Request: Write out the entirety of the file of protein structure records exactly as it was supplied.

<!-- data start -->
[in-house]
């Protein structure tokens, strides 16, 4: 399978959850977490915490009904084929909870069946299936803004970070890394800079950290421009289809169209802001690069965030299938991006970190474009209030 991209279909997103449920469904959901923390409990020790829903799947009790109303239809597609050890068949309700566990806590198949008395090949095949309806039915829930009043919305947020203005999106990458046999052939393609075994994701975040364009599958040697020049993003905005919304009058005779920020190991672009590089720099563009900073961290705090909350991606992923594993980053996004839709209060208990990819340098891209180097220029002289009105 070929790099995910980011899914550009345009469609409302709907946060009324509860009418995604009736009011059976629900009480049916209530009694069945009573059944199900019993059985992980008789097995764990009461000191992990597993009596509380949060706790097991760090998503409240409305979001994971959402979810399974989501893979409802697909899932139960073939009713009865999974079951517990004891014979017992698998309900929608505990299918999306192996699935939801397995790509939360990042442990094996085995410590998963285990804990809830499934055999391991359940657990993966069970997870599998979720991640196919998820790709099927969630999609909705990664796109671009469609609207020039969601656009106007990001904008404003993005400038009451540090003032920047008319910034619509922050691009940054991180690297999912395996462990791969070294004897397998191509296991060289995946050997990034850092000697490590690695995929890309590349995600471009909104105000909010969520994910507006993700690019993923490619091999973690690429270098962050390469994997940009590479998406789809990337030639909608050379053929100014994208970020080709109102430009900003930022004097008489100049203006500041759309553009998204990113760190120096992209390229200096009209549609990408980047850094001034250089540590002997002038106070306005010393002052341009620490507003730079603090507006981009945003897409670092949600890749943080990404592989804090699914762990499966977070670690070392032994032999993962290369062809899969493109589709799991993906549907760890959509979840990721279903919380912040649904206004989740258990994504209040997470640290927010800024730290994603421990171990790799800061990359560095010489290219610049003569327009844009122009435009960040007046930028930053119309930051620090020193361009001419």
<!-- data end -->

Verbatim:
[in-house]
């Protein structure tokens, strides 16, 4: 399978959850977490915490009904084929909870069946299936803004970070890394800079950290421009289809169209802001690069965030299938991006970190474009209030 991209279909997103449920469904959901923390409990020790829903799947009790109303239809597609050890068949309700566990806590198949008395090949095949309806039915829930009043919305947020203005999106990458046999052939393609075994994701975040364009599958040697020049993003905005919304009058005779920020190991672009590089720099563009900073961290705090909350991606992923594993980053996004839709209060208990990819340098891209180097220029002289009105 070929790099995910980011899914550009345009469609409302709907946060009324509860009418995604009736009011059976629900009480049916209530009694069945009573059944199900019993059985992980008789097995764990009461000191992990597993009596509380949060706790097991760090998503409240409305979001994971959402979810399974989501893979409802697909899932139960073939009713009865999974079951517990004891014979017992698998309900929608505990299918999306192996699935939801397995790509939360990042442990094996085995410590998963285990804990809830499934055999391991359940657990993966069970997870599998979720991640196919998820790709099927969630999609909705990664796109671009469609609207020039969601656009106007990001904008404003993005400038009451540090003032920047008319910034619509922050691009940054991180690297999912395996462990791969070294004897397998191509296991060289995946050997990034850092000697490590690695995929890309590349995600471009909104105000909010969520994910507006993700690019993923490619091999973690690429270098962050390469994997940009590479998406789809990337030639909608050379053929100014994208970020080709109102430009900003930022004097008489100049203006500041759309553009998204990113760190120096992209390229200096009209549609990408980047850094001034250089540590002997002038106070306005010393002052341009620490507003730079603090507006981009945003897409670092949600890749943080990404592989804090699914762990499966977070670690070392032994032999993962290369062809899969493109589709799991993906549907760890959509979840990721279903919380912040649904206004989740258990994504209040997470640290927010800024730290994603421990171990790799800061990359560095010489290219610049003569327009844009122009435009960040007046930028930053119309930051620090020193361009001419």